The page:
These Historic Facts Are So Strange, They Sound Entirely Made Up
One of the first electric cars in history. Credit: Denver Public Library

Electric Cars Were Invented Before Gas Engines

Nowadays, electric cars are all the rage for people who are eco-friendly and want to save money on gas. This seems like a very “new” thing that has only come into the market in the past decade. But as strange as it sounds, electric cars were invented before gas engines. The first electric motor was invented in 1834 by Thomas Davenport in Vermont. He used the motor to power a small carriage. And in 1884, an English inventor named Thomas Parker created a fully electric car. It wasn’t until two years later, in 1886, that the first gasoline car was built by Karl Benz. Over time, people gravitated towards gasoline vehicles because they were faster, more powerful, and could go longer distances without refueling. Those same issues still exist today with electric cars, but they are improving over time.

These Historic Facts Are So Strange, They Sound Entirely Made Up
It may sound strange, but the Great Wall of China predates Christianity. Credit: Shutterstock

The Great Wall of China is Older Than Christianity

The Wall that stands today is known as the Ming Great Wall, which began its construction during the Ming Dynasty, which lasted from 1368-1644. So the wall that every tourist goes to is only a few hundred years old, which doesn’t seem strange at all. However, the original structure is called the Chu Great Wall, which was built between 680 BC and 656 BC. Construction has lasted 2,300 years across 9 different Chinese dynasties. It’s mind-blowing to think of a construction project going on for that long. To put it into perspective, that’s before Christianity even existed.

These Historic Facts Are So Strange, They Sound Entirely Made Up
France, the William the Conqueror statue in Falaise, Normandie. Credit: Shutterstock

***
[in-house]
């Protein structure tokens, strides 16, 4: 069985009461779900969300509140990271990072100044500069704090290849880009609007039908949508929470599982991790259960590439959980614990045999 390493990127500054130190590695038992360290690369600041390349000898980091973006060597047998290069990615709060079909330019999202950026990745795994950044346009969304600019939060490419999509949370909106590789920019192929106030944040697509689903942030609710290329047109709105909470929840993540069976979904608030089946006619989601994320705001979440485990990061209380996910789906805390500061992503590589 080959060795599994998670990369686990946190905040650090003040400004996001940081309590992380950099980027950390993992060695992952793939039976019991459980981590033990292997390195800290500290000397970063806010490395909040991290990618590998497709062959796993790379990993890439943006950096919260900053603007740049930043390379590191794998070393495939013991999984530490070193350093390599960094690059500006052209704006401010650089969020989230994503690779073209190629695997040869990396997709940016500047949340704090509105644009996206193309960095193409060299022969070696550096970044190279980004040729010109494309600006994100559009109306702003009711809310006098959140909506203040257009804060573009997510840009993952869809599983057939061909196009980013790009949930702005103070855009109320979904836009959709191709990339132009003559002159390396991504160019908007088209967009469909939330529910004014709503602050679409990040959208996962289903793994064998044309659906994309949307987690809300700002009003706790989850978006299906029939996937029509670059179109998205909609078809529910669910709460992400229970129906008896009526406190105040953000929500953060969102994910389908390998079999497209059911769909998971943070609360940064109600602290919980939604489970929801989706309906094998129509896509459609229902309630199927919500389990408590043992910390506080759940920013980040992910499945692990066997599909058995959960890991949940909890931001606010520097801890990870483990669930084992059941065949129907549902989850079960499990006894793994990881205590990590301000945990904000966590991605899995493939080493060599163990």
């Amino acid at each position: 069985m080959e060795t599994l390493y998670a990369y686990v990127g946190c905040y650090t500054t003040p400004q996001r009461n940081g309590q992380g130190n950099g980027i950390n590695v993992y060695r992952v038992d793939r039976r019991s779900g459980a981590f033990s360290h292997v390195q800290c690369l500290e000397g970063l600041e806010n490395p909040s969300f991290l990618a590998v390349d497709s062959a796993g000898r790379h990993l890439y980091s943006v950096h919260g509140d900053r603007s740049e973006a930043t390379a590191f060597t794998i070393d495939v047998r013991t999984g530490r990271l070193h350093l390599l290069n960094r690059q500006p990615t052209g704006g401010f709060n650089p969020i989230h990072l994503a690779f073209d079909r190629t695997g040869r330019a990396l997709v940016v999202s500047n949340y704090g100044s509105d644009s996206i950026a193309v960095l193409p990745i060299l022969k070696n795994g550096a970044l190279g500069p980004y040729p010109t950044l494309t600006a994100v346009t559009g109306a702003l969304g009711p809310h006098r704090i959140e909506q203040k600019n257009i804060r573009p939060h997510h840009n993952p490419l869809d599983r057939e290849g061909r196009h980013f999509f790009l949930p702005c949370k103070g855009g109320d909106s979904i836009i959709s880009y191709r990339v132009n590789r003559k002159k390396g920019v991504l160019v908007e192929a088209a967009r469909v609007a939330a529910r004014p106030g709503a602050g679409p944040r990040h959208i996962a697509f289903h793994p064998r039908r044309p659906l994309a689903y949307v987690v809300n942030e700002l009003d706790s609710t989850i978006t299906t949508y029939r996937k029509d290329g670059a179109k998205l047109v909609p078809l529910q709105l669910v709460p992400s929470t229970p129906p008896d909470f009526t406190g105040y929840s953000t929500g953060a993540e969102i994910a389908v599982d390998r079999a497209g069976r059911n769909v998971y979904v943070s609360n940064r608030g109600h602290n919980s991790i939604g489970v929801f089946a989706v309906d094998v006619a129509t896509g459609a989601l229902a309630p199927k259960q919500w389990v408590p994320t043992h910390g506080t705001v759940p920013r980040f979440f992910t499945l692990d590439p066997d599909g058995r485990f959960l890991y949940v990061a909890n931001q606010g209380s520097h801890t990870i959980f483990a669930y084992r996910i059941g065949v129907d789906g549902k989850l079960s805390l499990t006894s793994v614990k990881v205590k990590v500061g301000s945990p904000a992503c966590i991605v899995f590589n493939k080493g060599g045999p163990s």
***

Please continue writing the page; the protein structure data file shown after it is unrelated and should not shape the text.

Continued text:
William the Conqueror’s Corpse Exploded at His Funeral

Last but not least is the strange and disgusting story of what happened during William the Conqueror’s funeral. Before he died, William gained a lot of weight, and became rather large. In 1807, his horse reared, and the saddle punctured his intestines. Doctors tried to perform surgery, but this injury eventually led to his death. A lot of time had passed since he passed away and the funeral, so gasses were expanding his already enlarged body even further. The gravediggers made a hole, but it was too small for him to fit. So when they tried to push his body down in the hole, it exploded everywhere, guts raining down on his funeral guests.

How did we find this stuff? Here are our sources:

Wilmer McLean — The Beginning and the End. Ohio State University.

Oxford University Is Older Than the Aztecs. Colin Schultz. Smithsonian Magazine. 2013.

Vampire Attacks Suck Life Out of the Cold War. Ripley’s. 2018.

The Battle of Pelusium: A Victory Decided by Cats. Joshua Mark. World History Encyclopedia. 2017.

When Teddy Roosevelt Was Shot in 1912, a Speech May Have Saved His Life. Christopher Klein. History. 2012.

The Fantastically Strange Origin of Most Coal on Earth. Robert Krulwich. National Geographic. 2016.

History of the Fax Machine. Mary Bellis. Thought Co. 2019.

The Last Surviving Widow of the Civil War. John Banks. Historynet. 2021.

The Time Albert Einstein Was Asked to be President of Israel. Anna Dubey. Britannica.

When Pope Gregory IX Declared a War on Cats. Michael Janssens. History Colored. 2022

The Toronto Circus Riot of 1855 — the day the clowns picked the wrong Toronto brothel. Adam Bunch. Spacing Toronto. 2012.

The Noblest of Sports: Falconry in the Middle Ages. William H. Forsyth. Medievalists.

Electric cars have been around since before the US Civil War. CNN. 2019.

Gross! William The Conqueror’s Corpse Exploded On People At His Funeral. Katie Serena. AllThatsInteresting. 2017.